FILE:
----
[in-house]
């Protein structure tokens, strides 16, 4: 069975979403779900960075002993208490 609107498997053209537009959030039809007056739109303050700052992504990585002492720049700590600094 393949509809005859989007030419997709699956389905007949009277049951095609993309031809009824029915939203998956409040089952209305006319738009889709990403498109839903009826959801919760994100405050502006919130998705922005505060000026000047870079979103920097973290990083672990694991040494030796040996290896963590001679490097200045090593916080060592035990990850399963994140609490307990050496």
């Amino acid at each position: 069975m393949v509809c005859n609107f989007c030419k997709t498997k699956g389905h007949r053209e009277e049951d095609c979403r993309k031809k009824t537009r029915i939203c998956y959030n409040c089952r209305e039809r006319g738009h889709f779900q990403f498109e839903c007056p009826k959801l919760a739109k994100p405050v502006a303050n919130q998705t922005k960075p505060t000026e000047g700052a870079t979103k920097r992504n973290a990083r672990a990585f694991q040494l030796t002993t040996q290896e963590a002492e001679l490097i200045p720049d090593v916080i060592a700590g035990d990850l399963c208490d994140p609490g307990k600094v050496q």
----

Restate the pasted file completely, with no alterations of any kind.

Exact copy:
[in-house]
């Protein structure tokens, strides 16, 4: 069975979403779900960075002993208490 609107498997053209537009959030039809007056739109303050700052992504990585002492720049700590600094 393949509809005859989007030419997709699956389905007949009277049951095609993309031809009824029915939203998956409040089952209305006319738009889709990403498109839903009826959801919760994100405050502006919130998705922005505060000026000047870079979103920097973290990083672990694991040494030796040996290896963590001679490097200045090593916080060592035990990850399963994140609490307990050496």
């Amino acid at each position: 069975m393949v509809c005859n609107f989007c030419k997709t498997k699956g389905h007949r053209e009277e049951d095609c979403r993309k031809k009824t537009r029915i939203c998956y959030n409040c089952r209305e039809r006319g738009h889709f779900q990403f498109e839903c007056p009826k959801l919760a739109k994100p405050v502006a303050n919130q998705t922005k960075p505060t000026e000047g700052a870079t979103k920097r992504n973290a990083r672990a990585f694991q040494l030796t002993t040996q290896e963590a002492e001679l490097i200045p720049d090593v916080i060592a700590g035990d990850l399963c208490d994140p609490g307990k600094v050496q």